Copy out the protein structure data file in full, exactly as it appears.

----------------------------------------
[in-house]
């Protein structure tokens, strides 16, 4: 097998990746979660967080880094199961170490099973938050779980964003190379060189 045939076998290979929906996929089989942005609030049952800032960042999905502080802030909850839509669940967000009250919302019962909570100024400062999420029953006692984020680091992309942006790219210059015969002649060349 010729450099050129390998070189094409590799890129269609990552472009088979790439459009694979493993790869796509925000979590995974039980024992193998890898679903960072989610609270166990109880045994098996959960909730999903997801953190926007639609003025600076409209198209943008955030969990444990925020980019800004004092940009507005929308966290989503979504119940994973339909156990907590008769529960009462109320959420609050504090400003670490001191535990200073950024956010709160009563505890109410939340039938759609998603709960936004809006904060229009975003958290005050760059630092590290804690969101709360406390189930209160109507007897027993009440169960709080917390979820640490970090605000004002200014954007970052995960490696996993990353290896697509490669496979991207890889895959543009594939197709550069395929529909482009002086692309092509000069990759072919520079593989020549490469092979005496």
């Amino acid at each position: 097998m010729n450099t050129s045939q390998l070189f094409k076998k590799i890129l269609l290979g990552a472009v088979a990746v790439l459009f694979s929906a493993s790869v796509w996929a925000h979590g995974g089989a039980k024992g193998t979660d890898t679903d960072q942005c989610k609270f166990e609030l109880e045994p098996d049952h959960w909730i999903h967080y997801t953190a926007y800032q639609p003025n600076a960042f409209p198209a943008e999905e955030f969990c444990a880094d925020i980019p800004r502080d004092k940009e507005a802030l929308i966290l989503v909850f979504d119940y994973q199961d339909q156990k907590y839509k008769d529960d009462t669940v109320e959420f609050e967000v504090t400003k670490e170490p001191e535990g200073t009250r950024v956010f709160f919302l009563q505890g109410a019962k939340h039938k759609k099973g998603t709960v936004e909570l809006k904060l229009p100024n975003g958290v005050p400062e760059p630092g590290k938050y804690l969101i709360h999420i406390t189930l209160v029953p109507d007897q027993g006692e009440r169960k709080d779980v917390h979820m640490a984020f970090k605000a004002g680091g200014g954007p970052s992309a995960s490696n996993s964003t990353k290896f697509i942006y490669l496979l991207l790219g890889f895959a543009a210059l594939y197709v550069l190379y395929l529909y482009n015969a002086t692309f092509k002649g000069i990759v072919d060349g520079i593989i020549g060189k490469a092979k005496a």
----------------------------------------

[in-house]
């Protein structure tokens, strides 16, 4: 097998990746979660967080880094199961170490099973938050779980964003190379060189 045939076998290979929906996929089989942005609030049952800032960042999905502080802030909850839509669940967000009250919302019962909570100024400062999420029953006692984020680091992309942006790219210059015969002649060349 010729450099050129390998070189094409590799890129269609990552472009088979790439459009694979493993790869796509925000979590995974039980024992193998890898679903960072989610609270166990109880045994098996959960909730999903997801953190926007639609003025600076409209198209943008955030969990444990925020980019800004004092940009507005929308966290989503979504119940994973339909156990907590008769529960009462109320959420609050504090400003670490001191535990200073950024956010709160009563505890109410939340039938759609998603709960936004809006904060229009975003958290005050760059630092590290804690969101709360406390189930209160109507007897027993009440169960709080917390979820640490970090605000004002200014954007970052995960490696996993990353290896697509490669496979991207890889895959543009594939197709550069395929529909482009002086692309092509000069990759072919520079593989020549490469092979005496």
């Amino acid at each position: 097998m010729n450099t050129s045939q390998l070189f094409k076998k590799i890129l269609l290979g990552a472009v088979a990746v790439l459009f694979s929906a493993s790869v796509w996929a925000h979590g995974g089989a039980k024992g193998t979660d890898t679903d960072q942005c989610k609270f166990e609030l109880e045994p098996d049952h959960w909730i999903h967080y997801t953190a926007y800032q639609p003025n600076a960042f409209p198209a943008e999905e955030f969990c444990a880094d925020i980019p800004r502080d004092k940009e507005a802030l929308i966290l989503v909850f979504d119940y994973q199961d339909q156990k907590y839509k008769d529960d009462t669940v109320e959420f609050e967000v504090t400003k670490e170490p001191e535990g200073t009250r950024v956010f709160f919302l009563q505890g109410a019962k939340h039938k759609k099973g998603t709960v936004e909570l809006k904060l229009p100024n975003g958290v005050p400062e760059p630092g590290k938050y804690l969101i709360h999420i406390t189930l209160v029953p109507d007897q027993g006692e009440r169960k709080d779980v917390h979820m640490a984020f970090k605000a004002g680091g200014g954007p970052s992309a995960s490696n996993s964003t990353k290896f697509i942006y490669l496979l991207l790219g890889f895959a543009a210059l594939y197709v550069l190379y395929l529909y482009n015969a002086t692309f092509k002649g000069i990759v072919d060349g520079i593989i020549g060189k490469a092979k005496a």